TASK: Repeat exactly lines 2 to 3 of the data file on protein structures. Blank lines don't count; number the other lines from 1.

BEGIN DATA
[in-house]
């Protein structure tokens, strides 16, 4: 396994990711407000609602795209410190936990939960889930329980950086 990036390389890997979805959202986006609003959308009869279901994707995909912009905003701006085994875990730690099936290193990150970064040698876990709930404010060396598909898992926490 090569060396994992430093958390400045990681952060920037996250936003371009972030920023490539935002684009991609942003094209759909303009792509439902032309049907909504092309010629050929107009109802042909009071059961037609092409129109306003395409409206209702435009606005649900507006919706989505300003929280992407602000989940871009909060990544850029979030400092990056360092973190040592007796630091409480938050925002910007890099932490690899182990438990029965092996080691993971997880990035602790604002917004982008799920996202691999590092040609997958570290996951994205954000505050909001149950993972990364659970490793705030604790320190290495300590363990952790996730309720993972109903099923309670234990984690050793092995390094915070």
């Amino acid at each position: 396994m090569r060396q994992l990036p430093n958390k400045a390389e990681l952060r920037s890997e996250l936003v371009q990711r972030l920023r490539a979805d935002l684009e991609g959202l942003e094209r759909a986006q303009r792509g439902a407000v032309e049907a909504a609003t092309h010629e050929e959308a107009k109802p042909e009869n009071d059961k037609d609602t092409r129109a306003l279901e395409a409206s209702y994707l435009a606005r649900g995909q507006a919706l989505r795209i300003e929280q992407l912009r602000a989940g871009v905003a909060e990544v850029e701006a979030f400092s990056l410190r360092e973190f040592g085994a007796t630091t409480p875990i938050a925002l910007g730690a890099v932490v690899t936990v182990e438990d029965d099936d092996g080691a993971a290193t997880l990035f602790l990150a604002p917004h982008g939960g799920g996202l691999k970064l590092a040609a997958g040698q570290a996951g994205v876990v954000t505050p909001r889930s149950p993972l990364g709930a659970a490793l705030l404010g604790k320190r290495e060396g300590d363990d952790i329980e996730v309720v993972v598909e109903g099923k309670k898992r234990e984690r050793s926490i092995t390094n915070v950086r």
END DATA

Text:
């Protein structure tokens, strides 16, 4: 396994990711407000609602795209410190936990939960889930329980950086 990036390389890997979805959202986006609003959308009869279901994707995909912009905003701006085994875990730690099936290193990150970064040698876990709930404010060396598909898992926490 090569060396994992430093958390400045990681952060920037996250936003371009972030920023490539935002684009991609942003094209759909303009792509439902032309049907909504092309010629050929107009109802042909009071059961037609092409129109306003395409409206209702435009606005649900507006919706989505300003929280992407602000989940871009909060990544850029979030400092990056360092973190040592007796630091409480938050925002910007890099932490690899182990438990029965092996080691993971997880990035602790604002917004982008799920996202691999590092040609997958570290996951994205954000505050909001149950993972990364659970490793705030604790320190290495300590363990952790996730309720993972109903099923309670234990984690050793092995390094915070």
């Amino acid at each position: 396994m090569r060396q994992l990036p430093n958390k400045a390389e990681l952060r920037s890997e996250l936003v371009q990711r972030l920023r490539a979805d935002l684009e991609g959202l942003e094209r759909a986006q303009r792509g439902a407000v032309e049907a909504a609003t092309h010629e050929e959308a107009k109802p042909e009869n009071d059961k037609d609602t092409r129109a306003l279901e395409a409206s209702y994707l435009a606005r649900g995909q507006a919706l989505r795209i300003e929280q992407l912009r602000a989940g871009v905003a909060e990544v850029e701006a979030f400092s990056l410190r360092e973190f040592g085994a007796t630091t409480p875990i938050a925002l910007g730690a890099v932490v690899t936990v182990e438990d029965d099936d092996g080691a993971a290193t997880l990035f602790l990150a604002p917004h982008g939960g799920g996202l691999k970064l590092a040609a997958g040698q570290a996951g994205v876990v954000t505050p909001r889930s149950p993972l990364g709930a659970a490793l705030l404010g604790k320190r290495e060396g300590d363990d952790i329980e996730v309720v993972v598909e109903g099923k309670k898992r234990e984690r050793s926490i092995t390094n915070v950086r």